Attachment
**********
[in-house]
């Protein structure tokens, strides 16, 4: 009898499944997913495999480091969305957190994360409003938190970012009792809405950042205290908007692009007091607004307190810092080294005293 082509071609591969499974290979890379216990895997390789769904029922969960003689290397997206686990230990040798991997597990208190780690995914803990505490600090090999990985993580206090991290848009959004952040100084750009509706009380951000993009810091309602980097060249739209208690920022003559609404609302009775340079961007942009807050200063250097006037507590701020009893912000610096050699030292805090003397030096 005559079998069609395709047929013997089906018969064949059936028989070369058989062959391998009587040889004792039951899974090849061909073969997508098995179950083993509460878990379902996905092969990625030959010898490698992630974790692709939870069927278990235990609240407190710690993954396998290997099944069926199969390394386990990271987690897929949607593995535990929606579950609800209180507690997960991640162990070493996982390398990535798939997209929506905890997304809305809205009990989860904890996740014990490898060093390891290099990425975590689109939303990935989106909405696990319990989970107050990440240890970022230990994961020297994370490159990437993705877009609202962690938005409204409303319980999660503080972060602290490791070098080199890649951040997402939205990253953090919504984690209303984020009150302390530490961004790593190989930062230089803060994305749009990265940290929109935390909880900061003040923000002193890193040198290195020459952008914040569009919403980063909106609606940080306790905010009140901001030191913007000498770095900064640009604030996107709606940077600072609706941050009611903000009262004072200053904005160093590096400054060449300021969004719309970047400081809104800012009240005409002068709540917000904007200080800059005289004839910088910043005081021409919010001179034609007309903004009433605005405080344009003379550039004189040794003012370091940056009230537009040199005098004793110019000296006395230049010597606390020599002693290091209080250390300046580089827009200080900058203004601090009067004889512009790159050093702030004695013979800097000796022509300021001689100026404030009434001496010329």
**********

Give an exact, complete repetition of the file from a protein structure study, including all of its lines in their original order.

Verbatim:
[in-house]
């Protein structure tokens, strides 16, 4: 009898499944997913495999480091969305957190994360409003938190970012009792809405950042205290908007692009007091607004307190810092080294005293 082509071609591969499974290979890379216990895997390789769904029922969960003689290397997206686990230990040798991997597990208190780690995914803990505490600090090999990985993580206090991290848009959004952040100084750009509706009380951000993009810091309602980097060249739209208690920022003559609404609302009775340079961007942009807050200063250097006037507590701020009893912000610096050699030292805090003397030096 005559079998069609395709047929013997089906018969064949059936028989070369058989062959391998009587040889004792039951899974090849061909073969997508098995179950083993509460878990379902996905092969990625030959010898490698992630974790692709939870069927278990235990609240407190710690993954396998290997099944069926199969390394386990990271987690897929949607593995535990929606579950609800209180507690997960991640162990070493996982390398990535798939997209929506905890997304809305809205009990989860904890996740014990490898060093390891290099990425975590689109939303990935989106909405696990319990989970107050990440240890970022230990994961020297994370490159990437993705877009609202962690938005409204409303319980999660503080972060602290490791070098080199890649951040997402939205990253953090919504984690209303984020009150302390530490961004790593190989930062230089803060994305749009990265940290929109935390909880900061003040923000002193890193040198290195020459952008914040569009919403980063909106609606940080306790905010009140901001030191913007000498770095900064640009604030996107709606940077600072609706941050009611903000009262004072200053904005160093590096400054060449300021969004719309970047400081809104800012009240005409002068709540917000904007200080800059005289004839910088910043005081021409919010001179034609007309903004009433605005405080344009003379550039004189040794003012370091940056009230537009040199005098004793110019000296006395230049010597606390020599002693290091209080250390300046580089827009200080900058203004601090009067004889512009790159050093702030004695013979800097000796022509300021001689100026404030009434001496010329």